In 2009, Filmmakers Alliance will launch its Global Initiative, which is a fancy way of saying that we are globalizing the work that FA has been doing since 1993 through a soon-to-be-launched website. It won't be exactly the same, of course, as the hands-on, face-to-face work we've been doing in Los Angeles, but will be a sort of one-stop-internet-shopping for all things filmmaking - from education to exhibition to the professional management of your filmmaking lives. And on top of that, the site will indeed support the creation of hands-on, face-to-face collectives like ours throughout the world. It will be the sum of many filmmaking sites with a little Google, Facebook, Craigslist, Wikipedia, Ebay, Evite, IMDB/Withoutabox, YouTube and Hulu thrown in the mix.

We are launching globally - with purpose - not just to send winks and pokes or create a platform for out-sized egos. Our purpose is to provide all of the tools and resources we can imagine and create by which filmmakers can gain the most benefit from community and enrich their off-line, real-world, filmmaking lives. We are attacking this goal with a tripodal platform of support that includes EDUCATION, EMPOWERMENT and EXPOSURE. And woven in through all of that will be messaging and direction that educates and motivates filmmakers to do work of impactful social relevance and/or high aesthetic ambition. And it will reward those who are already doing that kind of work. But here's the best part: the site will be structured in the way that it is fluid and malleable with its course of development to be determined by the filmmakers/users themselves. Filmmakers will be able to write applications for the site (like Facebook) and contribute information (like Wikipedia), but will also be able to upload/share resources, issue creative challenges, and directly contribute to each other's work. It is our goal to exploit the full benefit of community in the most specific kind of ways using the latest web technologies. And hopefully, those technologies will build upon themselves through user contributions so that the site is a fluid, ever-evolving community that is always in step with filmmakers' needs.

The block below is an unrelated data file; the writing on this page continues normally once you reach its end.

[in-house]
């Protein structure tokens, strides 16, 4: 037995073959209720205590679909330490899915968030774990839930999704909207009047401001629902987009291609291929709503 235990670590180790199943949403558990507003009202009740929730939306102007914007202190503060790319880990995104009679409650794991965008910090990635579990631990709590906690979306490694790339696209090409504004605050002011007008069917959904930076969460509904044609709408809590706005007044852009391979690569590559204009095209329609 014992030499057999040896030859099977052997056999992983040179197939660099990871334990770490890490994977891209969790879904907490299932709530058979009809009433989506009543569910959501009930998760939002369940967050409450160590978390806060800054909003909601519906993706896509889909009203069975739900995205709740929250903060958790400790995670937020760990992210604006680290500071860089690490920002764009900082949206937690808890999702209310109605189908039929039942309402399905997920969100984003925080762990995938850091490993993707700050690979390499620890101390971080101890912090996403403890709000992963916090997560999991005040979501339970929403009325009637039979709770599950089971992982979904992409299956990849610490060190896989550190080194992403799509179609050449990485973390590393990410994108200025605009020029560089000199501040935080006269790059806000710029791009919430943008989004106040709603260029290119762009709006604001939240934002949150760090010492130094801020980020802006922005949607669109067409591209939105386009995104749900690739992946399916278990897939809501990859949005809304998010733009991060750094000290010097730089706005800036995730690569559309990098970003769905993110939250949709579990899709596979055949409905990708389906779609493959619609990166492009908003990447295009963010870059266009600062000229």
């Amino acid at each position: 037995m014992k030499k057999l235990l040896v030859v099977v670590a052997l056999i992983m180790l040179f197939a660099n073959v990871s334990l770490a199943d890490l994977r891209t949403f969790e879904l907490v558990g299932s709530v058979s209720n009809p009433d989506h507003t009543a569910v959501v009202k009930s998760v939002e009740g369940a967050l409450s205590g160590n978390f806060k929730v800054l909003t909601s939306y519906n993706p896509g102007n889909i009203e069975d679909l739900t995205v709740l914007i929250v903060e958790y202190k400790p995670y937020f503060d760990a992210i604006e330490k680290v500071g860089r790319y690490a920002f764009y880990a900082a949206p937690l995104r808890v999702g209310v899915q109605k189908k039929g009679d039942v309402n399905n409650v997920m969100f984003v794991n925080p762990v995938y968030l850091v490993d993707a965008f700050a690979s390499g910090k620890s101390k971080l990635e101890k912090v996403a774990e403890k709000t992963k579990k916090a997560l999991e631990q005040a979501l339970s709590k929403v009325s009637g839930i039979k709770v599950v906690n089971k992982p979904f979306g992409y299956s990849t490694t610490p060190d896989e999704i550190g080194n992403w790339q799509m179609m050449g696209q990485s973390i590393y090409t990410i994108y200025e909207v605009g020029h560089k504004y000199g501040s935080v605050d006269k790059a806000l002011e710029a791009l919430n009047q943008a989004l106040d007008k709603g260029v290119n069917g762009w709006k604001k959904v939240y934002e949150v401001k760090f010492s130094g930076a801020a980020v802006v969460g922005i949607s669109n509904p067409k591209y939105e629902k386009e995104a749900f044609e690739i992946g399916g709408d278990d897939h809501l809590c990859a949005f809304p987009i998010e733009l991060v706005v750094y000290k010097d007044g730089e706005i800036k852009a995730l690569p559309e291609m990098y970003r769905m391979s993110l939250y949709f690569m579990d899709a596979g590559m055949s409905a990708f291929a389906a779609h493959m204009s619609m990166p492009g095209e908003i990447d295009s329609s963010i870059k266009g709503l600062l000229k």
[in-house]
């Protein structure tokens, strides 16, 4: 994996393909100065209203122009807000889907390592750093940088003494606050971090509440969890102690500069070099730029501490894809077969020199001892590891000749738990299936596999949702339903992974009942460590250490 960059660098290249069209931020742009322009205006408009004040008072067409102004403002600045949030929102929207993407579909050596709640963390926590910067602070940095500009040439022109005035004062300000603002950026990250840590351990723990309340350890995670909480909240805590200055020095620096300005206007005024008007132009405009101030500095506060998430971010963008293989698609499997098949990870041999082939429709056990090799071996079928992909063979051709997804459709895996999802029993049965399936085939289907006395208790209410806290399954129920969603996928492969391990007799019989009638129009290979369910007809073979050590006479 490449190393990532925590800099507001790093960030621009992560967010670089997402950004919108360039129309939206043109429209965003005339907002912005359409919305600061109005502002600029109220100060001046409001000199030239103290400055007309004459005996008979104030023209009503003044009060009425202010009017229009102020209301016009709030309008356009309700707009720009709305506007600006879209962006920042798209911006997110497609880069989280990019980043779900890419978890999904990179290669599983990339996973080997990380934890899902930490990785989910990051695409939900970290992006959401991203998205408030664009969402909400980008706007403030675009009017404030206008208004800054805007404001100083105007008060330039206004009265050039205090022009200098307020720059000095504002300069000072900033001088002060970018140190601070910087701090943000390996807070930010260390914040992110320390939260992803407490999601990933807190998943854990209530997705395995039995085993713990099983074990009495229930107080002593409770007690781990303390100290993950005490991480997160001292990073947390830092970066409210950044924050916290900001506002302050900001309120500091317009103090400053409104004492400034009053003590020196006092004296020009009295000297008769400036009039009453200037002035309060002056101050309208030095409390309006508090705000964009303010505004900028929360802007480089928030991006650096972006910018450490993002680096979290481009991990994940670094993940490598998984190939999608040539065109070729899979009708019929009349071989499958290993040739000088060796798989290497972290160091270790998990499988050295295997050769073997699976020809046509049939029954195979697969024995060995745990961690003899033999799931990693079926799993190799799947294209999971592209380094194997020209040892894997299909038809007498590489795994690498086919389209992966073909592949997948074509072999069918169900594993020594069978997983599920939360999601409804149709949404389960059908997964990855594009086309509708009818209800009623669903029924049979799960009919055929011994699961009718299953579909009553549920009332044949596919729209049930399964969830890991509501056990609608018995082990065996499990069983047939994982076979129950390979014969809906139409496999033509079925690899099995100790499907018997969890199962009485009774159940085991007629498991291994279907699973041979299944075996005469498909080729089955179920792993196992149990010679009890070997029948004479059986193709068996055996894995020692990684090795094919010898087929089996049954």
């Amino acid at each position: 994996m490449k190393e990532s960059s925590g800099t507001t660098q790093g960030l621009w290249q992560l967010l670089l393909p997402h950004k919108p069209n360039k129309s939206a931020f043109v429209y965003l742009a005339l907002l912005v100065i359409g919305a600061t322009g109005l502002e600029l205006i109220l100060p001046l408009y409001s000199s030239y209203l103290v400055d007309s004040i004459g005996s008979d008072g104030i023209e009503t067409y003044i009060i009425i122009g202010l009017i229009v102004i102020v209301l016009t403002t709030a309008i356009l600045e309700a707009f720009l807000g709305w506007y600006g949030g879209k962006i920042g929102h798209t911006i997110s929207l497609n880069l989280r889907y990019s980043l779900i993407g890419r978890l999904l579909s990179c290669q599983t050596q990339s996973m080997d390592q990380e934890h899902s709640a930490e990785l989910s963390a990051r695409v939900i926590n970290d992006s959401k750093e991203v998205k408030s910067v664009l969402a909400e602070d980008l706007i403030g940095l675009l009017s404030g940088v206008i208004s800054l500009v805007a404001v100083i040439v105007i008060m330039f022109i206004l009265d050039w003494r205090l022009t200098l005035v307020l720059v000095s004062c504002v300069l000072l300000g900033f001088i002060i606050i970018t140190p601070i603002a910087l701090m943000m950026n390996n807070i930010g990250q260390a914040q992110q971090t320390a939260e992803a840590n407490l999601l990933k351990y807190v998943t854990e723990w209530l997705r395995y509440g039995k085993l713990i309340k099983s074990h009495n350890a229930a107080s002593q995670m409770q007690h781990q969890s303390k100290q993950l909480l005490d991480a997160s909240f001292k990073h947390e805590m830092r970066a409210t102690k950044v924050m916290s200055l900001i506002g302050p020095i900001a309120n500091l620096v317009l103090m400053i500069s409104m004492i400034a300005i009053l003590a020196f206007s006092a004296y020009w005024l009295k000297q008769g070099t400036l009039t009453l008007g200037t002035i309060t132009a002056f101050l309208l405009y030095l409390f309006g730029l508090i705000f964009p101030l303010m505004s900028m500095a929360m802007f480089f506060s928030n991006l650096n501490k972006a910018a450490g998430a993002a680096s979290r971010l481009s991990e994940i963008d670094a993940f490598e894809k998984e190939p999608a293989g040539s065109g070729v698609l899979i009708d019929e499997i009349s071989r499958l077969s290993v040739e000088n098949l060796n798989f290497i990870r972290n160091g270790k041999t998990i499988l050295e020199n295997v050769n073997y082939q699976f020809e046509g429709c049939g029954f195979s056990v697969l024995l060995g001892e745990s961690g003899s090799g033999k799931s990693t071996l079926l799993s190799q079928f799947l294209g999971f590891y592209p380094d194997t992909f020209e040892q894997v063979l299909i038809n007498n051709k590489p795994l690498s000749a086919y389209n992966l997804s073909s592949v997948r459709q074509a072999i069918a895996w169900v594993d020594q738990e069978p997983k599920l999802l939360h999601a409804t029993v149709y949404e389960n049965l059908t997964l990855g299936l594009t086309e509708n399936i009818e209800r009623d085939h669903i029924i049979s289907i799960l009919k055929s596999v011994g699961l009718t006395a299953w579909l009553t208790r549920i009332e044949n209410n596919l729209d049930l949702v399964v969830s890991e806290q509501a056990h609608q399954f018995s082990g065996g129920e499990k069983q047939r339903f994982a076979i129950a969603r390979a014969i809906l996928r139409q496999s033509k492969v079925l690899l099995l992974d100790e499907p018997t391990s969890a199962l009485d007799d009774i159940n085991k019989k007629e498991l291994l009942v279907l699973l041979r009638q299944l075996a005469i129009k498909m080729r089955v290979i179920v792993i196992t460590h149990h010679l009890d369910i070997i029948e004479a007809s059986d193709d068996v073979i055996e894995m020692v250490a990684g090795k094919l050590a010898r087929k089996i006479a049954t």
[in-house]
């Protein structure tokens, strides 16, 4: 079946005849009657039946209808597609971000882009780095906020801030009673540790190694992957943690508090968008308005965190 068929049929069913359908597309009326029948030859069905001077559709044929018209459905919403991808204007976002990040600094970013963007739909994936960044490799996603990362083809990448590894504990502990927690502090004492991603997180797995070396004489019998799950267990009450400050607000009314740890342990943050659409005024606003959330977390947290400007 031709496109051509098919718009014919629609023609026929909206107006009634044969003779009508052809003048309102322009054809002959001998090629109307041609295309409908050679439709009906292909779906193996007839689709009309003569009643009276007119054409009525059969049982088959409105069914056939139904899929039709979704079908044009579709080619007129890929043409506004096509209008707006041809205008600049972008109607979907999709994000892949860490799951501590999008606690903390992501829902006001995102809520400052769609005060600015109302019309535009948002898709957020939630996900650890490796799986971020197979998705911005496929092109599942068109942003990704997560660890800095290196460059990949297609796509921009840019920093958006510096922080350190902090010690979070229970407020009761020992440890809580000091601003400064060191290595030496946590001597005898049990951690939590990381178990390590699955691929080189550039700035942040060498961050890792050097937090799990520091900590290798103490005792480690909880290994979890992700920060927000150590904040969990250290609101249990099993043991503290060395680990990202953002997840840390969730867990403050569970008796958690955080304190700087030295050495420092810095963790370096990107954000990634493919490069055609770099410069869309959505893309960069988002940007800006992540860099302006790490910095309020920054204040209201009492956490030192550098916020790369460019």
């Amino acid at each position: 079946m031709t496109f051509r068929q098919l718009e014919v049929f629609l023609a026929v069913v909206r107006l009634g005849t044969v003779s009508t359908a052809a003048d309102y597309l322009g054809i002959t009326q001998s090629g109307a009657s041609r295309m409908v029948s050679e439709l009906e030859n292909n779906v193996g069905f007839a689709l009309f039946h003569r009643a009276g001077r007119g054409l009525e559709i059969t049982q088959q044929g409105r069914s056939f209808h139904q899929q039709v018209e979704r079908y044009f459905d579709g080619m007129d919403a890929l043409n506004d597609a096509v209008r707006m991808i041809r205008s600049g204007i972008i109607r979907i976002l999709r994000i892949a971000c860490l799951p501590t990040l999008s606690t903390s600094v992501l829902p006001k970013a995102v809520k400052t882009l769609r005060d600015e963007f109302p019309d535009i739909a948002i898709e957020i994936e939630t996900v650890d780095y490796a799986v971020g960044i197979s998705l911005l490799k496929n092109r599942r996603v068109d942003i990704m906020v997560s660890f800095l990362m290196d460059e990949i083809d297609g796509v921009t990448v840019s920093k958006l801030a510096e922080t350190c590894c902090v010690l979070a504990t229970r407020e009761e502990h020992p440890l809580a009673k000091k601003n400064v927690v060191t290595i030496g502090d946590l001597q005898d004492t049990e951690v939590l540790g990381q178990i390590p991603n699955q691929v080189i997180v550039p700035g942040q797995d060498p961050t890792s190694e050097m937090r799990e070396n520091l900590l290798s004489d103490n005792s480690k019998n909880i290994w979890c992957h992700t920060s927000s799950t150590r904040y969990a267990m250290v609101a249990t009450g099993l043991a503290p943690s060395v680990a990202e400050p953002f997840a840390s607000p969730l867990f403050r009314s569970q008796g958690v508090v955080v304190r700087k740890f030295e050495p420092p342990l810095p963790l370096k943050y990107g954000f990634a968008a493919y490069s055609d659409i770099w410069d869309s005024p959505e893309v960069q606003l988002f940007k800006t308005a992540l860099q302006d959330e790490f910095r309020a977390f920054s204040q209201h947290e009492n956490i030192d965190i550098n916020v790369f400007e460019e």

I'm pretty proud of how Filmmakers Alliance has applied the concept of community. What we've done in our off-line, real-world work has been vibrant and prolific and we plan to continue nurturing that vibrancy. But now we have an amazing new way to feed that energy. For the most part, the web has defined community as a place to aggregate marketing opportunities. We are going to bring back its true meaning and make manifest its most meaningful benefits. And we very much hope you will join us in this mission. Community will not just be a lifeboat, it will be a cruise ship, taking us to the filmmaking destinations that await us.